Hence, the duty of a reporter is widely different from that of a newspaper writer on the one hand, and from that of the registrar of the court on the other. The compositions of the first are not intended for study, and the duty of the last is only to register the final result of each particular case which is brought before the court.

Reports, to be good, must be so both as regards the subject reported and the manner in which the reports themselves are framed.

With respect to subjects reported, care should be taken to exclude:

  1. Those cases which pass without discussion or consideration, and which are valueless as precedents.
  2. Those cases which are substantially repetitions of what is reported already.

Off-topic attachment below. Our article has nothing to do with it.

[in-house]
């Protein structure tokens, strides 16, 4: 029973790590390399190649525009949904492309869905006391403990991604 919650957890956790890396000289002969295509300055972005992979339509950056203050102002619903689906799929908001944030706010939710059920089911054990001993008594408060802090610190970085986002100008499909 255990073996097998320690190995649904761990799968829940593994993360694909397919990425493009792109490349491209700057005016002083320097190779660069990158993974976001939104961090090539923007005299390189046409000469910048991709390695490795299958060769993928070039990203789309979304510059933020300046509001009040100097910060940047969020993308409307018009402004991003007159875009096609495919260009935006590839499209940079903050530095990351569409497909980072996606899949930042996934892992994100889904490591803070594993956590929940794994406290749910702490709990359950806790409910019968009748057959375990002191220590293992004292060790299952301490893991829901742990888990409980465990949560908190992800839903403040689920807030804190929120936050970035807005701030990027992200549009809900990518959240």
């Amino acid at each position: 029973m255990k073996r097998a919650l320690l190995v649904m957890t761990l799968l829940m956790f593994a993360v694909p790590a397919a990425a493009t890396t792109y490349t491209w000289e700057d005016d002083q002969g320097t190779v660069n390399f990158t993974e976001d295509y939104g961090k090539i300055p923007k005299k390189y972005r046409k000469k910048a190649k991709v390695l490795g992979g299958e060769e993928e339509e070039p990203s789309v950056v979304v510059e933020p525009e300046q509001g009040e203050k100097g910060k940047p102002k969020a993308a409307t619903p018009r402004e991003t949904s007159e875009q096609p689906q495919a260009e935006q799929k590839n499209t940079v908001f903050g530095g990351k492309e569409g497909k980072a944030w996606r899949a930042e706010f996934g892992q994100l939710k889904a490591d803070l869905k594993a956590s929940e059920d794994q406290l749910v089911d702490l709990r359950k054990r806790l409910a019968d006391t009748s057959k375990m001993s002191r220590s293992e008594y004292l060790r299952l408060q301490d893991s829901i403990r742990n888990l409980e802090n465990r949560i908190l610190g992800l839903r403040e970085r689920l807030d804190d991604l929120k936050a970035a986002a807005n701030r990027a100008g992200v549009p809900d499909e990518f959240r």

On the other hand, care should be taken to include:

  1. All cases which introduce, or appear to introduce, a new principle or a new rule.
  2. All cases which materially modify an existing principle or rule.
  3. All cases which settle, or materially tend to settle, a question upon which the law is doubtful.
  4. All cases which for any reason are peculiarly instructive.

With respect to the manner in which the reports should be framed:

  1. They should be accurate.
  2. They should be full, in the sense of containing everything material and useful.
  3. They should be as concise as is consistent with the above objects.

In In particular they should show:

  1. The parties.
  2. The nature of the pleadings.
  3. The essential facts.
  4. The points contended for by counsel.
  5. The grounds on which the judgment is based.
  6. The judgment, decree, or order actually pronounced.